Though Saudi Arabia may be forced to cancel the pilgrimage to Mecca in July due to the coronavirus pandemic, this has not stopped the public body in charge of organising the pilgrimage, the National Hajj Commission of Nigeria(NAHCON), from encouraging would-be pilgrims since April to pay their contributions to the hadaya, the sacrifice of a sheep during the hajj.
Jaiz Bank, the Islamic bank of the billionaire Umaru Mutallab, has established itself as the sole partner of the government and NAHCON for the receipt of these payments, having entered into a partnership in 2017 in order to avoid informal payment circuits and scams.
The 80-year-old Mutallab, who is the founder, chairman and principal individual shareholder (with a 13.58% stake), has ensured himself a comfortable retirement thanks to Jaiz Bank. He set up the establishment in 2003 after an illustrious career in politics and banking. Minister for economic development under General Murtala Mohammed (1975-1976) and then for cooperatives and supplies under Olusegun Obasanjo (1976-1978), he was also the managing director of United Bank for Africa (1980-1988) and chairman of First Bank of Nigeria (1999-2009).
THE NIGERIAN MAGNATES INVOLVED IN ISLAMIC FINANCE
Jaiz Bank is the first and also the leading bank in Nigeria specialising solely in Islamic finance, in a country where over the half the population is Muslim. It reported a post-tax profit of 1.79bn naira ($4.6m) in 2019. To help him run it, the former minister has recruited heavyweights of the Nigerian economy, almost all of whom are from the north of the country where the majority of Muslims also live.
The senior Kano community figure Aminu Alhassan Dantata personally holds 5.31% of the shares in Jaiz and a further 13.25% through Dantata Investments and Securities. A former administrator of Kano State, he inherited Alhassan Dantata & Sons Group from his father Alhassan Dantata and the business empire has diversified into construction and oil.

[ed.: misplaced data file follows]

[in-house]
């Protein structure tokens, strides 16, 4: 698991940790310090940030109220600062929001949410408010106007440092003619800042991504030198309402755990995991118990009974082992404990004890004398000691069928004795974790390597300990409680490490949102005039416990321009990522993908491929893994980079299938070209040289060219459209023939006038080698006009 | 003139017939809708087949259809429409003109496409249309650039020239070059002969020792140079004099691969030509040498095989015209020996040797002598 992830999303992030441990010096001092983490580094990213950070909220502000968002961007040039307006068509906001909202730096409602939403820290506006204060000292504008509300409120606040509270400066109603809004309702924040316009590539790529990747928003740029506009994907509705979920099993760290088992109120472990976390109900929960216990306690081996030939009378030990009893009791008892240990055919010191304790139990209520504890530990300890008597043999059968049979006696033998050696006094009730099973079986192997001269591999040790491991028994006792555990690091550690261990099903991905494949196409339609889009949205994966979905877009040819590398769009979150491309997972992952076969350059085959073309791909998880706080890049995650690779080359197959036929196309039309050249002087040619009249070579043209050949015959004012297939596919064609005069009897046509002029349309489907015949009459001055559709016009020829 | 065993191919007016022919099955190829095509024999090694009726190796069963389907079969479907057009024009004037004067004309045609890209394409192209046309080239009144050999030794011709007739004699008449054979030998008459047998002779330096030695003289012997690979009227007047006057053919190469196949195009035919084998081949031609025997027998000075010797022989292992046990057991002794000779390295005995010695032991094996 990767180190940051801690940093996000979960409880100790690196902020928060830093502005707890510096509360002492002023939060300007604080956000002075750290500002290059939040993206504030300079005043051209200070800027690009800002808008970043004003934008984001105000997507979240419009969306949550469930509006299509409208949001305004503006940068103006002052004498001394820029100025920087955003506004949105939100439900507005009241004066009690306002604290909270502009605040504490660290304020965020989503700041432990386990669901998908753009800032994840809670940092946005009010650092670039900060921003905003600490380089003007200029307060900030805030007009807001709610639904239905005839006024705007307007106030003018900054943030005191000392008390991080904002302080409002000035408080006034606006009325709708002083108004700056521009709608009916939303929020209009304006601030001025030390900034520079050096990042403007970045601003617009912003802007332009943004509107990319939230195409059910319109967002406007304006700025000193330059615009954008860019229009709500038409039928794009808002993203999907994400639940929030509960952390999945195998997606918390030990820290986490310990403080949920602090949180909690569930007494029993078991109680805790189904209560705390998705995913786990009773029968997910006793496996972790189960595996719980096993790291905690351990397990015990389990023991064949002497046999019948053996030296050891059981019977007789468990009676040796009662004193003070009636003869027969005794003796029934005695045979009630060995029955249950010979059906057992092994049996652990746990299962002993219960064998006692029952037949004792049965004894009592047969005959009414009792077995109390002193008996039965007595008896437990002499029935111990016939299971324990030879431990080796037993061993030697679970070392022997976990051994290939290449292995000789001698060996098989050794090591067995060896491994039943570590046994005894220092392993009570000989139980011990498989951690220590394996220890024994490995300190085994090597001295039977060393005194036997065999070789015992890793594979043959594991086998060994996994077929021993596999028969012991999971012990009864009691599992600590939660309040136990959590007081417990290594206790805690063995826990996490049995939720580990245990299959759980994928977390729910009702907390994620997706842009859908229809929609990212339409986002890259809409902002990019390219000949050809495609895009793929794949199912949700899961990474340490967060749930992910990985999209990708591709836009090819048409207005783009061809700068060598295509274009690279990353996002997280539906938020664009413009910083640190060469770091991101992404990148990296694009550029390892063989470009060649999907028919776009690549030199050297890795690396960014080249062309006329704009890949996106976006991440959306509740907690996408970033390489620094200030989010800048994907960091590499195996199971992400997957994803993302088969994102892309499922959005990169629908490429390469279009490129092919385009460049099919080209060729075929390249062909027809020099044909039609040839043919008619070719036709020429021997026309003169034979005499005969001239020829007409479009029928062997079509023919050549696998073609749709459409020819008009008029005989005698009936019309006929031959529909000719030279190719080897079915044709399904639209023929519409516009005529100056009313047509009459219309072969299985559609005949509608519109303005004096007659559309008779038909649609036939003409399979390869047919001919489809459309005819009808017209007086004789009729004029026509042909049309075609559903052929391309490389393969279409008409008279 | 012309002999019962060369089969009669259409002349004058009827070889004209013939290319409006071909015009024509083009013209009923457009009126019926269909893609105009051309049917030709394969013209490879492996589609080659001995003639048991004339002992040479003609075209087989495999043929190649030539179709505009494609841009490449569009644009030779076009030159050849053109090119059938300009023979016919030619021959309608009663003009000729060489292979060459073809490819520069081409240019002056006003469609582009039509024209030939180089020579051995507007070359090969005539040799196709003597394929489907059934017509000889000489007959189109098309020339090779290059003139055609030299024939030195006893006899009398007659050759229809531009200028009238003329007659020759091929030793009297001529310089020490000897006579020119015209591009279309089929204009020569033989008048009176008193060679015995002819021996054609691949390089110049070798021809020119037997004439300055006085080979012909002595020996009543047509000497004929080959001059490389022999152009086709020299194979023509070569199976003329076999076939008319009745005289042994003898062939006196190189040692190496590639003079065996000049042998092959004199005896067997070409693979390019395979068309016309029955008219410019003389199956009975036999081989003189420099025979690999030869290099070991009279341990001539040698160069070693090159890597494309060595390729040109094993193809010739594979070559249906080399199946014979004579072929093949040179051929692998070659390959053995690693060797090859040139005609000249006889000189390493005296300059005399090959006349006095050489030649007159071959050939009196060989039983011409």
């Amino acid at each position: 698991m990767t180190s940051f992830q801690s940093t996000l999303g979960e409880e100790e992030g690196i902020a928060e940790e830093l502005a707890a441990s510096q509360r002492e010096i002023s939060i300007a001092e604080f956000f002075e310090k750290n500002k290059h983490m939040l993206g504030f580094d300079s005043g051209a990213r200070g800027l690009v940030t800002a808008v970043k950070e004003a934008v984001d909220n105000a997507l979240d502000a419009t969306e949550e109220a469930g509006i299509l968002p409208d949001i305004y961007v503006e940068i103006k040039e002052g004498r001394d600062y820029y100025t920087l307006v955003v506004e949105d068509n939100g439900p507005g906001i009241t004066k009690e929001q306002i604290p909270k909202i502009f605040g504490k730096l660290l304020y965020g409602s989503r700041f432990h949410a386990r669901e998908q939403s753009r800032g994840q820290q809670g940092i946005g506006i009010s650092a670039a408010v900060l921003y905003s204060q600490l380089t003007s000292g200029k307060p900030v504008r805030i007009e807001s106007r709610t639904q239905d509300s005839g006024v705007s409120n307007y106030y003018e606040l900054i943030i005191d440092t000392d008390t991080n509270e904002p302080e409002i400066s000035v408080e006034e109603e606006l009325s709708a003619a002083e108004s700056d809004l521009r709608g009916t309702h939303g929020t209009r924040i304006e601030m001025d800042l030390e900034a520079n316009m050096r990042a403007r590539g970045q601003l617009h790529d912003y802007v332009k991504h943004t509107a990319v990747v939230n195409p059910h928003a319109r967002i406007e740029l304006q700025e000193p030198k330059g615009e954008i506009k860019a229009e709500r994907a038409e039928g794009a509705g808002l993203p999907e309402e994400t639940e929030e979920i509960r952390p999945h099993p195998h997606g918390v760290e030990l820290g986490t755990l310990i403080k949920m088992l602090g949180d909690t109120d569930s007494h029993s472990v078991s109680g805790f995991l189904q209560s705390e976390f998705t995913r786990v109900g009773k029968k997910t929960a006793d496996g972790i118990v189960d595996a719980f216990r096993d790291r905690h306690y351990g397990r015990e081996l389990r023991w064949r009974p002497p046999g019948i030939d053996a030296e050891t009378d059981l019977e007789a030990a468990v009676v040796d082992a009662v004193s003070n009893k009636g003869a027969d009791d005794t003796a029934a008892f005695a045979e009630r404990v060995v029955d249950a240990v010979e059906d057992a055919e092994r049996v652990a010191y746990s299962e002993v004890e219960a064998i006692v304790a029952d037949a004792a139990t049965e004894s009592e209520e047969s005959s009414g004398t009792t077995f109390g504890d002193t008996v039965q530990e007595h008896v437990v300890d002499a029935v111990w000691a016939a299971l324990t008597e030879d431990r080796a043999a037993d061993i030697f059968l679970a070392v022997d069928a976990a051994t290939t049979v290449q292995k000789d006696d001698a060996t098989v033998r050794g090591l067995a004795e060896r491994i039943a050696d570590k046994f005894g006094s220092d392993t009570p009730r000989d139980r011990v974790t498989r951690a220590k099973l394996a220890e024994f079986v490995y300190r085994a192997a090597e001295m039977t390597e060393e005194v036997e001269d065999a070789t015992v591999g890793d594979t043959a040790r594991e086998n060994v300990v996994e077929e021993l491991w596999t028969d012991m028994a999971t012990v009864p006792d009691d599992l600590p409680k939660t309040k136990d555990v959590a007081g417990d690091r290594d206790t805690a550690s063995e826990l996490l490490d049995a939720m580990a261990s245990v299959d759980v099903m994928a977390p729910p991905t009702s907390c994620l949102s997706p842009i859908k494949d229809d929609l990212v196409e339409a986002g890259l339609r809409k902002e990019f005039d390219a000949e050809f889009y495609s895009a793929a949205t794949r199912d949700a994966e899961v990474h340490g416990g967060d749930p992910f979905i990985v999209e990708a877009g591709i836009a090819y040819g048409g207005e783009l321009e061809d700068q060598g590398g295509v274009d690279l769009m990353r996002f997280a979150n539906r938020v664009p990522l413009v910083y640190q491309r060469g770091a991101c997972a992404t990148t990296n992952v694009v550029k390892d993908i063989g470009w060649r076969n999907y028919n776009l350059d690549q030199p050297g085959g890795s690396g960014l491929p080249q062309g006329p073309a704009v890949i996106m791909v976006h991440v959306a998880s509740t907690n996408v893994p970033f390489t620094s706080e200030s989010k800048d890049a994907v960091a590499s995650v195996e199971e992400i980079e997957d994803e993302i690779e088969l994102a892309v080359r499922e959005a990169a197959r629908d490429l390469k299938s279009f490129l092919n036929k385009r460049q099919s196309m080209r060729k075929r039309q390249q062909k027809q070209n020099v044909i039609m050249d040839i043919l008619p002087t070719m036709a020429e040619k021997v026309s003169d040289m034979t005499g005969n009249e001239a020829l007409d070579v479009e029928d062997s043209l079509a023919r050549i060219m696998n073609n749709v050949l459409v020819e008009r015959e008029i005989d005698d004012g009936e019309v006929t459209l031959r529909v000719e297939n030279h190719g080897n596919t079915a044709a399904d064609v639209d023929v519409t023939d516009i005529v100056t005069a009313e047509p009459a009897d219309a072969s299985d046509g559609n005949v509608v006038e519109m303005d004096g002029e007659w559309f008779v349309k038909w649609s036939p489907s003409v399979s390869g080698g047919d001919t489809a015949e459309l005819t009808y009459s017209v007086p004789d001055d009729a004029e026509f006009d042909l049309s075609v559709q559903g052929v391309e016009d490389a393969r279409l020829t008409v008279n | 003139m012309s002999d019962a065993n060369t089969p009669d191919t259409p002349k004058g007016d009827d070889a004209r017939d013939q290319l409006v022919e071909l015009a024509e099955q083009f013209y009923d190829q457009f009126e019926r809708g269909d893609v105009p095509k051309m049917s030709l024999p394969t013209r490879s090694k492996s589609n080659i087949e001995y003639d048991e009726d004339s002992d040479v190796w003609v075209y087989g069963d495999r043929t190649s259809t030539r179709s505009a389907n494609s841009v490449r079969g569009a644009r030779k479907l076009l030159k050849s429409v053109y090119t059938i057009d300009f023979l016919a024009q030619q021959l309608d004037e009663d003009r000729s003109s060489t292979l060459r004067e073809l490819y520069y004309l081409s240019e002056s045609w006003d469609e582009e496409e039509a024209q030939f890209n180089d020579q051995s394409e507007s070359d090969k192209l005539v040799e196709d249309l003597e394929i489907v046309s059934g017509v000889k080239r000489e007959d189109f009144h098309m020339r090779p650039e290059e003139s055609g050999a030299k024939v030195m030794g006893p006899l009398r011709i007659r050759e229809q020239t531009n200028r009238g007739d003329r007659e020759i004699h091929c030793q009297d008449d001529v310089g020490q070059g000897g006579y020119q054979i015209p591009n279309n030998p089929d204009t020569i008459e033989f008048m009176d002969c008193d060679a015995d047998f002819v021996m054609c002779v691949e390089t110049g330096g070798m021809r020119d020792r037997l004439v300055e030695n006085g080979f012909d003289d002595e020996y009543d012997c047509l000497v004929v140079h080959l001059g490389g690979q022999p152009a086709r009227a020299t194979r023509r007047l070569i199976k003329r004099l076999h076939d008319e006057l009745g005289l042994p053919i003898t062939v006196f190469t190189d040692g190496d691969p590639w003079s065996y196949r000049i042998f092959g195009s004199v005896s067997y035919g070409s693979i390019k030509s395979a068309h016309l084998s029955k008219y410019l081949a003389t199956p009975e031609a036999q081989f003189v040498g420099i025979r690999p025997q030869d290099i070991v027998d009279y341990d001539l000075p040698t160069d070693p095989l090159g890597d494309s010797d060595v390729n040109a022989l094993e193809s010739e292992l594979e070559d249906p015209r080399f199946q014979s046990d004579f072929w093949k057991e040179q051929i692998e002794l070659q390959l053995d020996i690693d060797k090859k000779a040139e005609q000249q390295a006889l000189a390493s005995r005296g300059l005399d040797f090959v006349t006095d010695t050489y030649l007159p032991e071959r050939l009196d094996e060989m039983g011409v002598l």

The oil magnate Muhammadu Indimi has a 9.28% stake while Dangote Industries, the giant conglomerate belonging to Aliko Dangote, holds 8.48%. Indimi, who is the founder and chairman of the oil company Oriental Energy Resources, has increased his influence at Jaiz after his financial advisor Alhaji Maude was appointed to the senior management team in March.
SAUDI PUBLIC BANK IDB STEPS UP ITS PRESENCE IN JAIZ
In the same month, the public bank in which Saudi Arabia has a controlling 23.5% stake, Islamic Development Bank (IDB), also installed one of its representatives on the board: its senior investment specialist Mohammed Nijie. In addition to the Saudis, the Jeddah-based financial institution counts among its shareholders Libya (9.43%), Iran (8.25%), Nigeria (7.66%), the United Arab Emirates (7.51%) and Qatar (7.18%). Having initially acquired a 0.3% stake in IDB in 2005, Nigeria’s current 7.66% now puts it ahead of the other Gulf States in terms of shareholdings.
The Saudi bank has a strong investment in Jaiz with 8.51% of the shares. Prior to Nijie’s appointment, it was already represented at the bank by its investment manager Mohammed Ali Chatti. Another member of the Jaiz board, Tajudeen Adepemi Adebiyi, worked for IDB for twenty years from 1983 to 2003. For its part, Dangote’s company established a partnership with the bank in March 2014.
The operational management of Jaiz is entrusted to bankers from the north, including the director Hassan Usman and his deputy Mahe Abubakar Mahmud. Usman was formerly the financial controller of the Kaduna-based public company New Nigeria Development Company of which Umaru Mutallab was the general manager in the 1970s.